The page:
Investors Look beyond Commodities

January 31, 2012 08:03 PM

Low short-term interest rates are pushing investors to move their money out of savings into other investments, and that money is likely to shift toward real estate or stocks rather than commodities.

"We may still have rallies in commodities," said Rich Nelson, director of research at Allendale, Inc. "But I'm concerned that maybe commodities won't be the next phase of investment," he said in a presentation to the Allendale Ag Leaders Outlook Conference Jan. 21.

Nelson described four major commodity price drivers:
  • Supply and demand is the big issue, and "for the big picture, recession is bearish commodities." The recent recession led to a commodity price plunge, in line with the historical link of recessions to commodity markets.
  • Exchange rates are closely tied to demand and commodity prices. The dollar index is primarily the dollar versus European currencies. If Europe experiences financial problems in coming months, the dollar will gain support. The dollar bottomed a couple of days after U.S. Navy SEALS killed Osama bin Laden. "This was a defining point," said Nelson "The mindset now is that we have a little confidence. We will not go down to those lows again on the dollar." The U.S. currency has been rallying and commodity prices have been falling since the middle of 2011. "A stronger dollar may give a negative bias, but it doesn't mean corn prices can't go up," said Nelson. The big U.S. debt and deficit will help limit dollar strength, keeping the dollar index perhaps in the 80 to 85 range.
  • Inflation is limited and the interest-rate bias is downward for 10-year and 30-year Treasuries, said Nelson. Short-term rates already are near zero. Money will go toward investments that have prospects of beating that the inflation rate of about 3%. Commodities, stocks, and real estate are all prospects, but commodity prices peaked in mid-2011. "We are still in a risky phase of investment," said Nelson. "The Fed still encourages us to be in risky investments. But it may not be in commodity and farmland as much... Maybe to stocks."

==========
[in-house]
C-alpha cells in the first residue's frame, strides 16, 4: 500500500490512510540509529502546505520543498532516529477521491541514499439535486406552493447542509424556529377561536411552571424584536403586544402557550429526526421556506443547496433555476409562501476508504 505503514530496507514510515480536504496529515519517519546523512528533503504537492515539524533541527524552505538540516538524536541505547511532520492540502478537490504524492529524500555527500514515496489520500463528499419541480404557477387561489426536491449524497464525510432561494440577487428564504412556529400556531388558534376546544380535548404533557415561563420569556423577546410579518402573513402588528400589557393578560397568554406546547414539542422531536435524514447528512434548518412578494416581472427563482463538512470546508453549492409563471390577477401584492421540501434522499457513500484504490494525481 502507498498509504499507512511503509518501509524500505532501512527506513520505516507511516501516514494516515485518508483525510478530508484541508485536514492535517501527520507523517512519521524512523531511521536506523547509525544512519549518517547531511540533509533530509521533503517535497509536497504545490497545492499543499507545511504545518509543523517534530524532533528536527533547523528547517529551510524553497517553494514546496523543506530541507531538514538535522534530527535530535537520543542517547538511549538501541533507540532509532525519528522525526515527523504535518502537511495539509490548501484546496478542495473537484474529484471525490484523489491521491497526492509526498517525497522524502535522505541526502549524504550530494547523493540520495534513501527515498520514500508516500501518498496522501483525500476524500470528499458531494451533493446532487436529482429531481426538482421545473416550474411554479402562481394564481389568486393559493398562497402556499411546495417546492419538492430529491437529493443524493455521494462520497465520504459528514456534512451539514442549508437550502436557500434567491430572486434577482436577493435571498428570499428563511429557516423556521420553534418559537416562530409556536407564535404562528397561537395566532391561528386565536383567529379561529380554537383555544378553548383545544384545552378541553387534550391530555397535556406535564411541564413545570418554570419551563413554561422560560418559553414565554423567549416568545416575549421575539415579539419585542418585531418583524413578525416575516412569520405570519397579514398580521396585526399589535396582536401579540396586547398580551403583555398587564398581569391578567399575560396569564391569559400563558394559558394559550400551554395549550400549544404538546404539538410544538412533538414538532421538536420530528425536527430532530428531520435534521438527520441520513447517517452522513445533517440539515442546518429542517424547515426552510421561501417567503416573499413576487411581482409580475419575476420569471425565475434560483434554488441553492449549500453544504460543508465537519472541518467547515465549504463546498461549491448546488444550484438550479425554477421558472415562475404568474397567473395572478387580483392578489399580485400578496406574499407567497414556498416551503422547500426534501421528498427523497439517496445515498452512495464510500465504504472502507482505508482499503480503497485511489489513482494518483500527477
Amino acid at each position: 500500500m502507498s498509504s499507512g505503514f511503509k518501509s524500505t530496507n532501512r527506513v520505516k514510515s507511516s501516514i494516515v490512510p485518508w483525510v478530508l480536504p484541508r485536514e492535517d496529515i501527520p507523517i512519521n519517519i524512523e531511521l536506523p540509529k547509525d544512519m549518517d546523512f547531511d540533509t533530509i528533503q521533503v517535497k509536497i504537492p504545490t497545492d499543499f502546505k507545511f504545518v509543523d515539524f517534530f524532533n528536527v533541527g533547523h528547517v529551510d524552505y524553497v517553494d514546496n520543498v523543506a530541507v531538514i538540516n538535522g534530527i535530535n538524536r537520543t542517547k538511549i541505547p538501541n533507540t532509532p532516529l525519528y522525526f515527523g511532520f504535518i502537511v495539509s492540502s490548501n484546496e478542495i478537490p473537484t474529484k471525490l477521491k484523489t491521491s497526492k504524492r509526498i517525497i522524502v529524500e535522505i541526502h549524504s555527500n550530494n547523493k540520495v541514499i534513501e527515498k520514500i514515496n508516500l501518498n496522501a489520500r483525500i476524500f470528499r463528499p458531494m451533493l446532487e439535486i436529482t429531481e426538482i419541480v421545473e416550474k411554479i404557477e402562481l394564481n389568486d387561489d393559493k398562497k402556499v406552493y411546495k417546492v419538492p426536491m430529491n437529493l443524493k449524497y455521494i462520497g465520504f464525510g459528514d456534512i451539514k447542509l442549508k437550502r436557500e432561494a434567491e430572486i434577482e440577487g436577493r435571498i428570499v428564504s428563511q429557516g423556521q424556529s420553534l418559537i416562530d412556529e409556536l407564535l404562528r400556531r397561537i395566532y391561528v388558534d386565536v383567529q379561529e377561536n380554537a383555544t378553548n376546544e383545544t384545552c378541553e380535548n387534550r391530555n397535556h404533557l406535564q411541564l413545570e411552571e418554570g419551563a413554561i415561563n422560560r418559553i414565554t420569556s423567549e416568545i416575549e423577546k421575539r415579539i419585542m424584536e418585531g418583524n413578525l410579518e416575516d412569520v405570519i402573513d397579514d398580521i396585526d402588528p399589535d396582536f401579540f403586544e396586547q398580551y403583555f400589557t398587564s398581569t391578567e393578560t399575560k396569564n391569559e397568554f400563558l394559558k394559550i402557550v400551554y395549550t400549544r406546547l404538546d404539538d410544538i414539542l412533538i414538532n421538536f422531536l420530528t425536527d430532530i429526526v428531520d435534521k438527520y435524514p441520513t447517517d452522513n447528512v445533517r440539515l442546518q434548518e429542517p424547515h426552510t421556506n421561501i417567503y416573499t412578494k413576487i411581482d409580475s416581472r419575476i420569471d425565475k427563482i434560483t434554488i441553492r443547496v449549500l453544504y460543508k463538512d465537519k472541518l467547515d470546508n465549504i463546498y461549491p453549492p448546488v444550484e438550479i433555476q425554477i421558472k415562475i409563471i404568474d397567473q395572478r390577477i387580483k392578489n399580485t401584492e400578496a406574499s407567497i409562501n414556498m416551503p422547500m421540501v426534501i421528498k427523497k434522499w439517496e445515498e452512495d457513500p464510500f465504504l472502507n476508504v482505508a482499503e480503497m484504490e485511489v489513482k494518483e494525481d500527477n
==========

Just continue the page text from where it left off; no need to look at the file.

• Economic growth and contraction offer mixed signals from different parts of the world. More below.


Bullish Signs from Asia

Gross domestic product growth is running about 1.5% in developed countries but it's more than 8%in developing nations of Asia.
Per-capita gross domestic product in the United States is about $44,000 per person. China's per-capita GDP is likely to rise from $13,970 in 2011 to $16,043 in 2015. "It’s not a lot of money, but it's 15% growth in income," said Nelson.


India's economic rise is even steeper. Per-capita GDP is expected to grow from $1,527 in 2011 to $2,153 in 2015. "A 41% increase in income per person is projected in India. That is astounding," said Nelson. "Imagine the change in mindset they’re going to have with a 41% increased income."


Population growth is also adding to demand, at a rate of about 2% in China and 5% in India.


"As far as the world picture, you can't be bearish on this at all," said Nelson.


Sluggish U.S. Economy

However, U.S. GDP grew about 1.5% last year, and one out of every six people is unemployed or significantly under employed.


"Economic growth is everyone's focus right now," said Nelson. "It is determining economic and monetary policy."


Some good news is coming from state governments, where recent data show revenues are recovering. However, federal government spending far exceeds revenues, and federal spending still accounts for 42% of U.S. GDP. The International Monetary Fund expects federal spending to keep at least a 40% share of U.S. GDP through 2016.


Consumer spending, as measured by personal consumption expenditures, gained at rates of mostly 2% to 5% from 1996 through most of 2007. Then it plunged to around a negative 3% in 2009 and recovered to about 2% recently.


"Even though they’re financially strapped and have a massive load of debt, consumers act like they feel better about it," said Nelson.


Huge Bank Reserves

Banks are holding nearly $1.8 trillion of reserves more than they need to meet regulatory requirements.


"There is a lot of money that is locked up that is scared now and not being lent," said Nelson.


How much control the Federal Reserve Bank has over 10- and 30- year rates is arguable, but he expects policies to encourage lending. "Interest rates should continue to push lower," said Nelson.


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